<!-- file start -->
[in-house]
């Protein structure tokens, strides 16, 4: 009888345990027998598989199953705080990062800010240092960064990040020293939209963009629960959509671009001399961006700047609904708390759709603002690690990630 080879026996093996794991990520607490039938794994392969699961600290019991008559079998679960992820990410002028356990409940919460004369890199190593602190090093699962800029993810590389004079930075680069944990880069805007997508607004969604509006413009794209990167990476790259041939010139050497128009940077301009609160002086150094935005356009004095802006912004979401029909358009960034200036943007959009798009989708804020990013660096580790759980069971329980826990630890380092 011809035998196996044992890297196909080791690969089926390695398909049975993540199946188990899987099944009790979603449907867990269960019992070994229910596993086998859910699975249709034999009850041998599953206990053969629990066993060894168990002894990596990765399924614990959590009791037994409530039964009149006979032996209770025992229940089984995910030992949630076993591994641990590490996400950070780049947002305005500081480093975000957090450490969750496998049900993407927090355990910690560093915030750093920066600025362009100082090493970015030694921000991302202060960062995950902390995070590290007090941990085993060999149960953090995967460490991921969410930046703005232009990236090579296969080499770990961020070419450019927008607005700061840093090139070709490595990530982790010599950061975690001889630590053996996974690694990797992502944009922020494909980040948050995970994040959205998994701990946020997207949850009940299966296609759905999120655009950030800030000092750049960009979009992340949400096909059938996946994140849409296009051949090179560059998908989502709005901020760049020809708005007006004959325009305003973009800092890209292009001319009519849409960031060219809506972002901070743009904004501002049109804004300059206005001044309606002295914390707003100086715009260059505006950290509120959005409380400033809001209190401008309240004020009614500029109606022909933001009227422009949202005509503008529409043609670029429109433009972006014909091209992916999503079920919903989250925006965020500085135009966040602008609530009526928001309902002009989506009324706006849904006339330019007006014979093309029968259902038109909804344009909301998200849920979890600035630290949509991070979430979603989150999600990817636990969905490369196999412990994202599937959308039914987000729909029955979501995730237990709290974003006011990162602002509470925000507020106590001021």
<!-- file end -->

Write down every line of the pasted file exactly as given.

[in-house]
């Protein structure tokens, strides 16, 4: 009888345990027998598989199953705080990062800010240092960064990040020293939209963009629960959509671009001399961006700047609904708390759709603002690690990630 080879026996093996794991990520607490039938794994392969699961600290019991008559079998679960992820990410002028356990409940919460004369890199190593602190090093699962800029993810590389004079930075680069944990880069805007997508607004969604509006413009794209990167990476790259041939010139050497128009940077301009609160002086150094935005356009004095802006912004979401029909358009960034200036943007959009798009989708804020990013660096580790759980069971329980826990630890380092 011809035998196996044992890297196909080791690969089926390695398909049975993540199946188990899987099944009790979603449907867990269960019992070994229910596993086998859910699975249709034999009850041998599953206990053969629990066993060894168990002894990596990765399924614990959590009791037994409530039964009149006979032996209770025992229940089984995910030992949630076993591994641990590490996400950070780049947002305005500081480093975000957090450490969750496998049900993407927090355990910690560093915030750093920066600025362009100082090493970015030694921000991302202060960062995950902390995070590290007090941990085993060999149960953090995967460490991921969410930046703005232009990236090579296969080499770990961020070419450019927008607005700061840093090139070709490595990530982790010599950061975690001889630590053996996974690694990797992502944009922020494909980040948050995970994040959205998994701990946020997207949850009940299966296609759905999120655009950030800030000092750049960009979009992340949400096909059938996946994140849409296009051949090179560059998908989502709005901020760049020809708005007006004959325009305003973009800092890209292009001319009519849409960031060219809506972002901070743009904004501002049109804004300059206005001044309606002295914390707003100086715009260059505006950290509120959005409380400033809001209190401008309240004020009614500029109606022909933001009227422009949202005509503008529409043609670029429109433009972006014909091209992916999503079920919903989250925006965020500085135009966040602008609530009526928001309902002009989506009324706006849904006339330019007006014979093309029968259902038109909804344009909301998200849920979890600035630290949509991070979430979603989150999600990817636990969905490369196999412990994202599937959308039914987000729909029955979501995730237990709290974003006011990162602002509470925000507020106590001021």